What Does Estate Planning Cost?

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Learn What Estate Planning Costs

Estate planning is as an investment in the future of you and your family. It is not a commodity that should be judged by price alone. By way of comparison, your local police department probably doesn’t shop for the cheapest bulletproof vests it can find for its officers. The emphasis rather is on quality and whether or not it will accomplish what it is intended to accomplish. You may know all this but want to know what estate planning costs.

Your specific investment will depend on many factors including the nature and extent of your assets, your personal goals and objectives, and the experience and qualifications of the attorney you select. The investment in a good estate plan is money well spent. Most people don’t think twice about spending several thousand dollars on an automobile. For the most part, that multi-thousand dollar automobile is not worth a lot after a few years.

Good estate planning, on the other hand, yields benefits beyond your lifetime, and through subsequent generations of your family. It allows you to protect yourself and everything you own for the benefit of everyone you love. In addition, it is not uncommon for a good estate plan to save millions of dollars in taxes and administrative expenses for clients and their families.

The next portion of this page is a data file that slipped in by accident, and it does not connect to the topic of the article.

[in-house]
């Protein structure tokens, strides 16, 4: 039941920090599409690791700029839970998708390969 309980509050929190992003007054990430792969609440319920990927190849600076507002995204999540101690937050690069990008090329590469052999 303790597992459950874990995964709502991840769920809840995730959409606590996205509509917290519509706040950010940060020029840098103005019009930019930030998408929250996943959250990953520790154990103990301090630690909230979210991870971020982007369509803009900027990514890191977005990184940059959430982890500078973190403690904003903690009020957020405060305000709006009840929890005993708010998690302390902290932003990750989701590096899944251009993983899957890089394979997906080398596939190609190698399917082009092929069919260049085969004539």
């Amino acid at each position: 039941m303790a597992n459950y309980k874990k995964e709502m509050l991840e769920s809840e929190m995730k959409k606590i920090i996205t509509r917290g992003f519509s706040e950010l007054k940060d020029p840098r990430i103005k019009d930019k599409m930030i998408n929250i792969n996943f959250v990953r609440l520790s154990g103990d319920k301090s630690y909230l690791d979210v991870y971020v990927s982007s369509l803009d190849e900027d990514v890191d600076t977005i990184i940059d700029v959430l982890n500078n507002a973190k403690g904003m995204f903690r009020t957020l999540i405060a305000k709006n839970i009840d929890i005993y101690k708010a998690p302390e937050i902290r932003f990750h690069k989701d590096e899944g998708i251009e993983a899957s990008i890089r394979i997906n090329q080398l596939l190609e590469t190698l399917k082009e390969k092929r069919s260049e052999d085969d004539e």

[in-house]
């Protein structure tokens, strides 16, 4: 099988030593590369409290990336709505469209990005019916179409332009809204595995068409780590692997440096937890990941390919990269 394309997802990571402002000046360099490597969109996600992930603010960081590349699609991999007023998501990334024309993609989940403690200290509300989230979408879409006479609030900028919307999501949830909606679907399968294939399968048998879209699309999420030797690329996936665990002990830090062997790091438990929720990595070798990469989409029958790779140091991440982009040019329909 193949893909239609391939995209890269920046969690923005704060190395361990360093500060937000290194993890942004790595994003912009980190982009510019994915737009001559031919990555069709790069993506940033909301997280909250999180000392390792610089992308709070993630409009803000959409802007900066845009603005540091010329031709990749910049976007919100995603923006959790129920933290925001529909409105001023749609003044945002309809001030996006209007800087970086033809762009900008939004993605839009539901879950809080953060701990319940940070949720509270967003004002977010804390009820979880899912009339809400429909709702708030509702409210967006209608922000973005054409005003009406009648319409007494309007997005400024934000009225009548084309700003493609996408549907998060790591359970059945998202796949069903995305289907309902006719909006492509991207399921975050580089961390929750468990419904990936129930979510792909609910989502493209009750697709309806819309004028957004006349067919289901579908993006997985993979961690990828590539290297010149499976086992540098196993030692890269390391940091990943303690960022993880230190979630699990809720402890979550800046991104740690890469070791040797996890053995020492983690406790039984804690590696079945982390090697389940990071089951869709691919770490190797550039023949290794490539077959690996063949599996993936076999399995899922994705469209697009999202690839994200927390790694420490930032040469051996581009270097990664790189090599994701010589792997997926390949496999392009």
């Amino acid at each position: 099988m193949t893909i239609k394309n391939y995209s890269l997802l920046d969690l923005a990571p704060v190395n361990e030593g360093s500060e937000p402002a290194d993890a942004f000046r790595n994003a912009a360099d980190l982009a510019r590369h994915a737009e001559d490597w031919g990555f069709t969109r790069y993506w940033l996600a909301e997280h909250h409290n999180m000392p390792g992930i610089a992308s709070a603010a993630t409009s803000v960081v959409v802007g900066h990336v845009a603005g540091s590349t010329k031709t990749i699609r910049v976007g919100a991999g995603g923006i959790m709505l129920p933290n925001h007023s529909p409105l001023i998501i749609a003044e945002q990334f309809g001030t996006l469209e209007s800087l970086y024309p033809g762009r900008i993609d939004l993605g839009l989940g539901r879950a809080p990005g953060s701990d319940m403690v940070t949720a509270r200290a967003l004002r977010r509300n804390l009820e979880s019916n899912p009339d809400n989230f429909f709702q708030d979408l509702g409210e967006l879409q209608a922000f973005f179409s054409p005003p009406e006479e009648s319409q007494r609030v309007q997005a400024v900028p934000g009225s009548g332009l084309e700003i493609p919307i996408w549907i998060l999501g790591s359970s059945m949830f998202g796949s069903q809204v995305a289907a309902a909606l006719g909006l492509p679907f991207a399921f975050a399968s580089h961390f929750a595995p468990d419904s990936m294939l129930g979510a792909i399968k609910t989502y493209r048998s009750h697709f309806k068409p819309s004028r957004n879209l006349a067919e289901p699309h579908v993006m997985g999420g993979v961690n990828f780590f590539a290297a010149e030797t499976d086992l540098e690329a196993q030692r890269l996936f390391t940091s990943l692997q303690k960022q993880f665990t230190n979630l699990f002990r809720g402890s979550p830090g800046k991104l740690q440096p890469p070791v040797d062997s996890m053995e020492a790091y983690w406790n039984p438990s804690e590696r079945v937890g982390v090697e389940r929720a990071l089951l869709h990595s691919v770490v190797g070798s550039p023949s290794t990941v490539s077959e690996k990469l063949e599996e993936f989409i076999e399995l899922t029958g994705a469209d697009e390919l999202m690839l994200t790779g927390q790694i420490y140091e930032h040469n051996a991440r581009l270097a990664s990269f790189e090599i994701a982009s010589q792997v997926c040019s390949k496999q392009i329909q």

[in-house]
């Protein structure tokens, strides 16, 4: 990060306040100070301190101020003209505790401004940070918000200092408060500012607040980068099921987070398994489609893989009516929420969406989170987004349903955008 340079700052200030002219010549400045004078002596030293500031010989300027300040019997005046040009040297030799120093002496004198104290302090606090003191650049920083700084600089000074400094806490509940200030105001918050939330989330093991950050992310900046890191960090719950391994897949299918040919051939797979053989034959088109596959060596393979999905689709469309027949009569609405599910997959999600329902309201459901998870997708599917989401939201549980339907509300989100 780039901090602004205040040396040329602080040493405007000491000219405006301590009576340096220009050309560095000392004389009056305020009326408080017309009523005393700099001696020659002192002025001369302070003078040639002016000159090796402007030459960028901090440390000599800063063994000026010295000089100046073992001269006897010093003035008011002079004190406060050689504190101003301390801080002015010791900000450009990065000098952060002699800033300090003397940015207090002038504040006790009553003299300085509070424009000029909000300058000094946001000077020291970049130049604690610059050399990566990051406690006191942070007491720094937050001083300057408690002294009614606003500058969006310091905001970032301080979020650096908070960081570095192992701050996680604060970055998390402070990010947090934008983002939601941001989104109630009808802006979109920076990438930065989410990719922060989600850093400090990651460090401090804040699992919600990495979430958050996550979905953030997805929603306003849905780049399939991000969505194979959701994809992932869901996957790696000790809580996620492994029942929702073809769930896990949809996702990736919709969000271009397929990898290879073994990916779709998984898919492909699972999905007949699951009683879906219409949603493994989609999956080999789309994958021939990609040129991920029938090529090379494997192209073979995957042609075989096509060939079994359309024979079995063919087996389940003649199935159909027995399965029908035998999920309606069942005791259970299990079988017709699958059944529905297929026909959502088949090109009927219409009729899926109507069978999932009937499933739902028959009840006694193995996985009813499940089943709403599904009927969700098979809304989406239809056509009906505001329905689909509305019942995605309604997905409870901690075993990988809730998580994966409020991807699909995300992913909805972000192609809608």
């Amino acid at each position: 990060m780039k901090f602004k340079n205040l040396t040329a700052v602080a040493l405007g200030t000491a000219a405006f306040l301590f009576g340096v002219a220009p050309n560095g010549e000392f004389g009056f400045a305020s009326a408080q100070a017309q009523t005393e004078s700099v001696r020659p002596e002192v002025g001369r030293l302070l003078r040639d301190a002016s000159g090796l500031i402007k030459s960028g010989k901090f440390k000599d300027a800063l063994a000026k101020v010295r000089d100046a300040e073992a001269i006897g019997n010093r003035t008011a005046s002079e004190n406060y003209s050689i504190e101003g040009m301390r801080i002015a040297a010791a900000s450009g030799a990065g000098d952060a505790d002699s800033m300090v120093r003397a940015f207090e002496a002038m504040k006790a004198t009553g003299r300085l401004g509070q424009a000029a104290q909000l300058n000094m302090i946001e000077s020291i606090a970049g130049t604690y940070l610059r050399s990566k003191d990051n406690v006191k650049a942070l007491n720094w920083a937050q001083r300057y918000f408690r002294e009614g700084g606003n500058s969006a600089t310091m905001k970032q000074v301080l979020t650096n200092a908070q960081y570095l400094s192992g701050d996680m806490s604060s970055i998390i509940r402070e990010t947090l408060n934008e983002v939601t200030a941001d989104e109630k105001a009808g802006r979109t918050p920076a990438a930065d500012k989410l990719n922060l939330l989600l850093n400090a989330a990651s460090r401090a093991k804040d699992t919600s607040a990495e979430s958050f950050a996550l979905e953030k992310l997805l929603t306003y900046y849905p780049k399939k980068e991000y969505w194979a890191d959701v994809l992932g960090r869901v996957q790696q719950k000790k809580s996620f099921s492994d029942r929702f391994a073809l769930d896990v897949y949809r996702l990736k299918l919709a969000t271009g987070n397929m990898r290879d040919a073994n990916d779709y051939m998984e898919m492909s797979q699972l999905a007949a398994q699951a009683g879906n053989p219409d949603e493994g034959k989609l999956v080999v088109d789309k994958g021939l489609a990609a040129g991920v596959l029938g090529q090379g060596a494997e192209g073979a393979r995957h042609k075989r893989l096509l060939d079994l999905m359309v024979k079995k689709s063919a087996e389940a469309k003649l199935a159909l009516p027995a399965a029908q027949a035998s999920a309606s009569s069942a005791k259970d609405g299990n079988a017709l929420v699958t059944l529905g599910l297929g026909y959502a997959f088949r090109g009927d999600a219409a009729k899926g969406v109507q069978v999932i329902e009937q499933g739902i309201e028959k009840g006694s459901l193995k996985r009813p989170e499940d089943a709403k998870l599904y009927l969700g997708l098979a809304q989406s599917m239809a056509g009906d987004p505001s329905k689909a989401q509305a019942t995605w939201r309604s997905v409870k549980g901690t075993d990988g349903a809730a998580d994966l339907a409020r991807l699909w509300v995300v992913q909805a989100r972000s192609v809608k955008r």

The fees you pay will vary according to the complexity of your affairs, and to some extent, your geographic location. Prices tend to be higher in big cities than rural areas. They tend to be higher with very large firms than with smaller boutique firms. At the time of this writing, if you are single and have no children, a simple will, durable power of attorney and healthcare directive might cost from $300 to $1500.

If you are married with minor children the cost for both spouses combined might be from $1000 to $4000. If you have a taxable estate, or own a business, you may need multiple trusts, a variety of entities, and gifting strategies, and the cost could be $10,000 to $50,000 or more. The only way to know for sure what your plan will cost is to consult with an estate planning attorney. Most will provide a fixed fee quote or a not-to-exceed cost established up front before any work begins, and many offer a free initial consultation so that you can get answers to your questions about cost and process before you spend any money.

There is one final thing to remember about costs. In every estate plan of every type and every level of sophistication, there are actually three costs:

1. The upfront costs of counseling and plan creation,
2. The cost to keep the plan up to date (or the larger cost of failing to do so), and
3. The cost of plan administration after your death.

Be sure to ask about ALL the costs involved!